is to boost security on its , by continuously checking apps to see that they haven’t mutated into malicious Android , monitoring all apps on Android for suspicious behavior, according to PC World.

Google is to boost security on its Android devices, by continuously checking apps to see that they haven’t mutated into malicious Android malware, monitoring all apps on Android devices for suspicious behavior, according to PC World.

At present, apps have to pass one “exam” on installation to prove that they don’t exhibit malicious behavior, then are considered to be safe. But as various research projects, both on Android and iOS have shown, it’s perfectly possible for an app to change its functions after installation to become Android malware.

Slashgear reports that the new system builds on Google’s existing “Verify apps” function, which scans apps at the point of installation. Slashgear reports that Google’s engineers compare it to alarm systems in the home: the previous system is like a door or window sensor. The ongoing checks for malicious behaviour are more like movement sensors looking for intruders already within the home.

In an official Android blog post, Google wrote, “Building on Verify apps, which already protects people when they’re installing apps outside of Google Play at the time of installation, we’re rolling out a new enhancement which will now continually check devices to make sure that all apps are behaving in a safe manner, even after installation.”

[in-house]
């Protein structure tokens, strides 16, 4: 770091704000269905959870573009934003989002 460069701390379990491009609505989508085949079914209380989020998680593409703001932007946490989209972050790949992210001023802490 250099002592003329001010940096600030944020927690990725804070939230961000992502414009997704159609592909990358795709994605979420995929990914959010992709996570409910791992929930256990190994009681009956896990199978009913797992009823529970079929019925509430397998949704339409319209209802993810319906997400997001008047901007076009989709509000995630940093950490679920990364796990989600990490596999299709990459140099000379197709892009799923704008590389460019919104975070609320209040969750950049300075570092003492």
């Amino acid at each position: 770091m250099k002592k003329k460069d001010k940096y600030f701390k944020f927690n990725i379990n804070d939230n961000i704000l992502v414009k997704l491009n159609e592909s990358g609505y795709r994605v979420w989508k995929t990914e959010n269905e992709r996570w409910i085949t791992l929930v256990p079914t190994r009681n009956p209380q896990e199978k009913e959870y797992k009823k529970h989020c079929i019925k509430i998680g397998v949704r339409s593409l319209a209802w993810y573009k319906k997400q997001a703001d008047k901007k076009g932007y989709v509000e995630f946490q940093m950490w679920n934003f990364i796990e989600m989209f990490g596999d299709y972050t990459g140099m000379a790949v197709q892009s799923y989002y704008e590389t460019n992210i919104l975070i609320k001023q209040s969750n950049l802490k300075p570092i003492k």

The current system was introduced in 2012, and, as Google explained in a blog post, “once an is uploaded, the service immediately starts analyzing it for known Android malware, spyware and trojans. It also looks for behaviors that indicate an might be misbehaving, and compares it  against previously analyzed apps to detect possible red flags. We actually run every on Google’s cloud infrastructure and
simulate how it will run on an Android device to look for hidden, malicious behavior.”

The Next Web described the as a significant upgrade for Android malware security, saying that the company will now employ the app-scanning technology used for its app store for a “continuous audit” of apps as they run.

Maximum PC reports that Android malware is actually surprisingly rare, according to Google’s statistics. The magazine also points out that the new protection will extend to apps installed before Google’s current system began in 2012.

“Because potentially harmful applications are very rare, most people will never see a warning or any other indication that they have this additional layer of protection. But we do expect a small number of people to see warnings (which look similar to the existing Verify apps warnings) as a result of this new capability,” Google stated in a blog post. “The good news is that very few people have ever encountered this; in fact, we’ve found that fewer than 0.18 percent of installs in the last year occurred after someone received a warning that the app was potentially harmful.”


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